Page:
Tanvi Misra is a staff writer for CityLab covering immigrant communities, housing, economic inequality, and culture. She also authors Navigator, a weekly newsletter for urban explorers (subscribe here). Her work also appears in The Atlantic, NPR, and BBC.
Flip through the key chapters in the city's life from 150 A.D. to 2010.
It’s now possible to flip through the key chapters of Barcelona’s life as a city, through the The Historic Charter of Barcelona.
This is a new interactive mapping project tracking the history of the capital of Spain’s Catalonia region from 150 A.D. to 2010, created by an urban-planning and data-viz collective called 300.000 Km/s (whose projects we’ve written about in the past). From the press release:
The Historic Charter of Barcelona is a pioneering tool in the research and dissemination of urban history, making Barcelona the first city in the world to have a tool of this complexity. The Historic Charter is a document aiming to study the history but also to explain it: a tool to think the future by understanding the past.
This project presents 24 maps, each representing a different milestone in the city’s growth over time. These maps were pulled from historical and archeological sources, standardized, cross-checked and corrected by historians, and finally, laid over a timeline. Each is accompanied by a blurb summarizing the developments in urban planning at that time. Flipping from one to the next, users can clearly follow the evolution of Barcelona from a small urban settlement to the bustling metropolis it is today. Again, from the press release:
The redrawing not only facilitates the review and correction of errors in the old cartographies, less accurate, but also provides a graphic representation that is consistent throughout all the stages. This coherence allows the cartographies to be real in parallel and compare the transformations experienced by the city.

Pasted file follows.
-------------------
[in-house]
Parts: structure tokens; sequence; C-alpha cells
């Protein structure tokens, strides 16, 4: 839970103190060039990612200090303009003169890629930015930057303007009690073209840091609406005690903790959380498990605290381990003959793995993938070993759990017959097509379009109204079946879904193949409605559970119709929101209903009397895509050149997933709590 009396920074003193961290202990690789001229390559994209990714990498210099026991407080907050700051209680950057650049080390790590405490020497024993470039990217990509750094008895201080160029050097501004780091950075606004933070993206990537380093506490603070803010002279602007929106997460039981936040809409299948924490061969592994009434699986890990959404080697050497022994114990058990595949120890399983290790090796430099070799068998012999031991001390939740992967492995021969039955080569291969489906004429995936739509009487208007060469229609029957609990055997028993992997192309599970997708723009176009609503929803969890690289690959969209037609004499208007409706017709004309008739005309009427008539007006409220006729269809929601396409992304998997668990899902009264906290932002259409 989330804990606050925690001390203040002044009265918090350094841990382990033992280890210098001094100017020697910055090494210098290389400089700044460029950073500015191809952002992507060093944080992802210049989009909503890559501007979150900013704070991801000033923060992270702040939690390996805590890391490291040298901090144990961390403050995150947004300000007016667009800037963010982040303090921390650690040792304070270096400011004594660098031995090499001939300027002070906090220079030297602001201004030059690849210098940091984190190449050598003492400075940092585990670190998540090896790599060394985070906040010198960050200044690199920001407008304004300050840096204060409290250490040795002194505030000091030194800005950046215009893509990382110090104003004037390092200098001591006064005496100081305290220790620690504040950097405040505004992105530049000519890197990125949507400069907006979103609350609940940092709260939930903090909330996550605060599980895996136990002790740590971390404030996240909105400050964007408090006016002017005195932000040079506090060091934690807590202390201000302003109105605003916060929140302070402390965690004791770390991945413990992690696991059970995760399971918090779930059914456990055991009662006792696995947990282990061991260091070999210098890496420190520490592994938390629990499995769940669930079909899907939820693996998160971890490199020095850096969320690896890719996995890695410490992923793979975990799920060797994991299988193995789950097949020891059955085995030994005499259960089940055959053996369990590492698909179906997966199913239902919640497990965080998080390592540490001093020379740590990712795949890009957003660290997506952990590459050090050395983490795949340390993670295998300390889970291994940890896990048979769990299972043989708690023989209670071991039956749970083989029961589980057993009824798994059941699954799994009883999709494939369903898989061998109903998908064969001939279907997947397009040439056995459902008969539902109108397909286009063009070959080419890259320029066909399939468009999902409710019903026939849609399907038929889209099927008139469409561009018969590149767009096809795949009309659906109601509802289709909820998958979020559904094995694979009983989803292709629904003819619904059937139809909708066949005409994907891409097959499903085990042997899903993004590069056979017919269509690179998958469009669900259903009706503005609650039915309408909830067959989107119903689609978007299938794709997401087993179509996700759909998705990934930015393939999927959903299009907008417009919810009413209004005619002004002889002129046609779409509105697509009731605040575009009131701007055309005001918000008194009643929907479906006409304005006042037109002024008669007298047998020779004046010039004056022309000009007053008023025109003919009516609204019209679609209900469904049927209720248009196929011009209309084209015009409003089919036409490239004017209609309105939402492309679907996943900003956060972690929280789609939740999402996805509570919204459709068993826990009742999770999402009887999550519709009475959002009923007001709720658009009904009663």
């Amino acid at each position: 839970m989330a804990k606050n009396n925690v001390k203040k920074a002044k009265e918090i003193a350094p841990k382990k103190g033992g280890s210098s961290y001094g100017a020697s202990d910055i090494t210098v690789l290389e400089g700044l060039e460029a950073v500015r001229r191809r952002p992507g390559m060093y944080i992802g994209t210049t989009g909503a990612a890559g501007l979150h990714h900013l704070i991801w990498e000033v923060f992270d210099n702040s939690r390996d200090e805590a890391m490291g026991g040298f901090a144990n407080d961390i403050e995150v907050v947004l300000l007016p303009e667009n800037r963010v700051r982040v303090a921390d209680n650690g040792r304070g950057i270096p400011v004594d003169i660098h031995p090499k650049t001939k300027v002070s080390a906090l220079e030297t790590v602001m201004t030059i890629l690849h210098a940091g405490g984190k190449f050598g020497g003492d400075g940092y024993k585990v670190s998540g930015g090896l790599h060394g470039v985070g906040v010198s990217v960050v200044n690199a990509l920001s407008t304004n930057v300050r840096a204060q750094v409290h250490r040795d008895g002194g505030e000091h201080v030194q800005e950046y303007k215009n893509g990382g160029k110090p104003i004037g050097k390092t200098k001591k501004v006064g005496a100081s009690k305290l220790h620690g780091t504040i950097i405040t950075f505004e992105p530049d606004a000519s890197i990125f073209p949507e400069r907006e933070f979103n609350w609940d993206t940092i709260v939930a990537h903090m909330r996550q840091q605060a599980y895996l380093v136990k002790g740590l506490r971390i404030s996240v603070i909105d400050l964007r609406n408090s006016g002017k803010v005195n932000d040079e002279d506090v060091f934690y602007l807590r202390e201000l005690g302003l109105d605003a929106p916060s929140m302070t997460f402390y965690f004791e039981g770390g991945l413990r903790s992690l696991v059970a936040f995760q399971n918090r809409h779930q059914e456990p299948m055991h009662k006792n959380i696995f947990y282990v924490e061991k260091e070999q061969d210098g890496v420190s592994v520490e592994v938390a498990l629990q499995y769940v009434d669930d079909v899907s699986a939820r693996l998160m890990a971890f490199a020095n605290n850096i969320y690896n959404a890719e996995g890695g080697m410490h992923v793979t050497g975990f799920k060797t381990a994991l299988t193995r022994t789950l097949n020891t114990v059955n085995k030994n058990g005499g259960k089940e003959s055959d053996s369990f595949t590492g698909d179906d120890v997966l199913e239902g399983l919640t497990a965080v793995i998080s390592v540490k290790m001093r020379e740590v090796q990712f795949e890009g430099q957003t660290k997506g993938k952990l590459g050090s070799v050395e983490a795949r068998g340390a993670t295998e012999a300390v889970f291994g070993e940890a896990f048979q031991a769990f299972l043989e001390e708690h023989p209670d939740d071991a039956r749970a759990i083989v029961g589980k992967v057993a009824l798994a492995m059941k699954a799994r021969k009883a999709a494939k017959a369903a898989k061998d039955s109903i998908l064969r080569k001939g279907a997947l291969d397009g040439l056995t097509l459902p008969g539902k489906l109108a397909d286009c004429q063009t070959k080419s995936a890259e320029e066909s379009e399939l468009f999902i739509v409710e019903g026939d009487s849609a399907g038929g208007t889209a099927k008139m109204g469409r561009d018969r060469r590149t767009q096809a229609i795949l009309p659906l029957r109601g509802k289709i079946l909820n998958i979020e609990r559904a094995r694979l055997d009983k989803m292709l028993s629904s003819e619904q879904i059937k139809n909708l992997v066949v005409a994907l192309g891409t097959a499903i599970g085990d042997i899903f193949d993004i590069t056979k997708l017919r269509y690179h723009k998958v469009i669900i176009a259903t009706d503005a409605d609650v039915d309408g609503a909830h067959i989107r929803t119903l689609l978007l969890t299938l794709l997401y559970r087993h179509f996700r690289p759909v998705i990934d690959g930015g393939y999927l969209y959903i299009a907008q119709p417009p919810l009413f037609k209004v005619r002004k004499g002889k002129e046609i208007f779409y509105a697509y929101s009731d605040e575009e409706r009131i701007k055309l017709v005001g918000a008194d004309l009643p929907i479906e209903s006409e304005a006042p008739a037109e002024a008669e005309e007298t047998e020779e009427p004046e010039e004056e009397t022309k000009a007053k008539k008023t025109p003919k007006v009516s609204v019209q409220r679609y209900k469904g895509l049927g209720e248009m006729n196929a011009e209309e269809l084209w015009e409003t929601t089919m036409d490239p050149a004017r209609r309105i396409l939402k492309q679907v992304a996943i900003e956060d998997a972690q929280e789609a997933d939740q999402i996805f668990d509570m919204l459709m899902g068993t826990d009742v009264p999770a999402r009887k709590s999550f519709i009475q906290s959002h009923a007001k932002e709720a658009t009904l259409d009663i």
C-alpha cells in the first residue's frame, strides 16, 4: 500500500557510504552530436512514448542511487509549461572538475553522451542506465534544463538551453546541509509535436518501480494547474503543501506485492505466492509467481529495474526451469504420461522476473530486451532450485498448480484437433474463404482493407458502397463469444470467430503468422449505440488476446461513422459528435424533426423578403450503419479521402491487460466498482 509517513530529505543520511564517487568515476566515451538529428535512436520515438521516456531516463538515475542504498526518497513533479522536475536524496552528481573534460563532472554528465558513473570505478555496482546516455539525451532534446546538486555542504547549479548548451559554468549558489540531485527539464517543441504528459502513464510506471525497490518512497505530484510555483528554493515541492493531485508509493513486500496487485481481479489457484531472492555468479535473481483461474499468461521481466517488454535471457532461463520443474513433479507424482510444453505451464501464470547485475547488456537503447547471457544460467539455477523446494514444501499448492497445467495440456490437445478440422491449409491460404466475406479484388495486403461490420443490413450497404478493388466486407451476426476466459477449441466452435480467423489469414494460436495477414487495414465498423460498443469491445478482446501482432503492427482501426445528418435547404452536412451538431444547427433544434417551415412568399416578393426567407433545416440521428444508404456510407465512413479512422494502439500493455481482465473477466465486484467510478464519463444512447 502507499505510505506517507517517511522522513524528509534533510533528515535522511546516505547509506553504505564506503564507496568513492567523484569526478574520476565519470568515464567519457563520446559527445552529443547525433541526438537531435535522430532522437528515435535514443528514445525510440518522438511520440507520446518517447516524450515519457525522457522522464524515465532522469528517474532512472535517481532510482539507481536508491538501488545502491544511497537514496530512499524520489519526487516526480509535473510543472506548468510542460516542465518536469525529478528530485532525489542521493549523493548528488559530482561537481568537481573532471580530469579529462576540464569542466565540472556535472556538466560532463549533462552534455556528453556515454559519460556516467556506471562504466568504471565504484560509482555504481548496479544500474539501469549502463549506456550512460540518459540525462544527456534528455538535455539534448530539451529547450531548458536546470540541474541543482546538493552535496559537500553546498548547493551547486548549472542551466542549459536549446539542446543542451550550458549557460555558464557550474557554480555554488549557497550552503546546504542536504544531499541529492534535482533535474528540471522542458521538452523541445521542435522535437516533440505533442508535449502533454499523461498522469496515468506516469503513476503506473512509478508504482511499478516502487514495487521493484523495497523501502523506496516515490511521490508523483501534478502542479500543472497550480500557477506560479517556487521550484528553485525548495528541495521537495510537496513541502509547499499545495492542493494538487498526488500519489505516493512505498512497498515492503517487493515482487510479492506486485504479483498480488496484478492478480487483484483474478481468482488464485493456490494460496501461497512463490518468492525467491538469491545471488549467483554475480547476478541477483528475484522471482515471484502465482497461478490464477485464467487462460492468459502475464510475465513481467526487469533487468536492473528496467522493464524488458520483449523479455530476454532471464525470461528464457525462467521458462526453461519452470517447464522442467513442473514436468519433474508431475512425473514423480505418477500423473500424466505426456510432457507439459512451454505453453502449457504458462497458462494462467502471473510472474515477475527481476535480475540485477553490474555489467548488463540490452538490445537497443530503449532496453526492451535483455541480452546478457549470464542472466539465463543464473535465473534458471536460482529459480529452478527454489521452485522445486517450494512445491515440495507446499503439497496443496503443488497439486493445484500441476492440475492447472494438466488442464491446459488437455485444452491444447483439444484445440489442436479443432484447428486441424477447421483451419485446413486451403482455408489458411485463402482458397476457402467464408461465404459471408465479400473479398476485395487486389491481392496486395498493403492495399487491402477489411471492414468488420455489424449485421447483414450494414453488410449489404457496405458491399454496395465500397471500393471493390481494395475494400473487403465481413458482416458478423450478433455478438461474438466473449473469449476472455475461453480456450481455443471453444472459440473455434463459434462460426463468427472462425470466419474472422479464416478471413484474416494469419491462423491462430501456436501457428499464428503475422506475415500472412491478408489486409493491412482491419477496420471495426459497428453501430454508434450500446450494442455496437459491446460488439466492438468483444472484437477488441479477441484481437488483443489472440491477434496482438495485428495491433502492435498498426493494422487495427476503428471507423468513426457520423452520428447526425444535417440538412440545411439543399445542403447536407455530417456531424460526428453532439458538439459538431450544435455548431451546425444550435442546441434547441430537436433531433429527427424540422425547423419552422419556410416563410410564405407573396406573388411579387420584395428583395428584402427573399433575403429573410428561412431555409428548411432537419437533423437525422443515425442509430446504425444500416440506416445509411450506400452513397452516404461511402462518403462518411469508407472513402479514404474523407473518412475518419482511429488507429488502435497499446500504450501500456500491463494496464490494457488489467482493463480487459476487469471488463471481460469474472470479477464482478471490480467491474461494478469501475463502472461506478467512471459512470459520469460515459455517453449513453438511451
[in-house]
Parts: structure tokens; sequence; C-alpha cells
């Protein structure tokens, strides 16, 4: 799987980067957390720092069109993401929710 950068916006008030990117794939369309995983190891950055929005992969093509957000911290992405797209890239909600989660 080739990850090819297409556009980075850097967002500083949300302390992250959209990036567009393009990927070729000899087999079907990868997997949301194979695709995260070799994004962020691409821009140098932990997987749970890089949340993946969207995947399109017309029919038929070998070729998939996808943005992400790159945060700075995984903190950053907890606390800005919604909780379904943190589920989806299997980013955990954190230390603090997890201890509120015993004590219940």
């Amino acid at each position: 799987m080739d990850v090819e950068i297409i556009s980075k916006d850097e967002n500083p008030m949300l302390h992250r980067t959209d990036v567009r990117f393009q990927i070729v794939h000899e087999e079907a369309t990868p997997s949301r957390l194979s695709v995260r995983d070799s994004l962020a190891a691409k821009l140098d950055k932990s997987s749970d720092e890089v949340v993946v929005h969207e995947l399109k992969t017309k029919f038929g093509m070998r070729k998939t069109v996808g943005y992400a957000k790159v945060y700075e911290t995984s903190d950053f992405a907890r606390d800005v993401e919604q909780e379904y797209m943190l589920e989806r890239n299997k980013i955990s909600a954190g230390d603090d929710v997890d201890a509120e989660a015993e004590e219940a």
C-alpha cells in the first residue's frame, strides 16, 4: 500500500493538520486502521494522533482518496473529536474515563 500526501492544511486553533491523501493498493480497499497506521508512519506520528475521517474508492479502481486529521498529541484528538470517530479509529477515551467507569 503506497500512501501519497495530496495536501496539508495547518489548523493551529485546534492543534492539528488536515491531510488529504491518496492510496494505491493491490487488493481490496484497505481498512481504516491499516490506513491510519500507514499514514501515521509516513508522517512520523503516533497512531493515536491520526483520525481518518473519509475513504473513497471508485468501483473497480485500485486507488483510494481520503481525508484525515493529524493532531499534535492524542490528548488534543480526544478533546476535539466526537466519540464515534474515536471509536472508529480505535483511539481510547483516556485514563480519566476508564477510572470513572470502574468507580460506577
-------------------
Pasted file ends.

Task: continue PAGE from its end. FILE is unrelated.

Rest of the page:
This gif shows an abridged version of that transformation:
What’s especially cool about the project is that it allows users to superimpose all sorts of important information on the base map. Below is a map of the city from 1750 (in red), overlaid with another (in green) of Barcelona’s current urban design, for example:
In 1859, the medieval-era walls that had surrounded Barcelona since the 13th and 14th centuries had already started to come down. In this year, the city approved an expansion plan proposed by Spanish urban planner Ildefons Cerdà, which was hailed as “one of the most revered international examples of modern planning and urban design” by Judith Urbano, an architecture professor at Universitat Internacional de Catalunya. It laid the foundations of modern Barcelona.
Users can also switch out this 1859 base map for a topographical survey map the Barcelona city council did that year (below, bottom):
Perhaps the coolest feature for cartographers, urban planners, architects, and academics is the ability to write on these maps. Here are my notes on a map from 1750:
Check out all 26 maps here.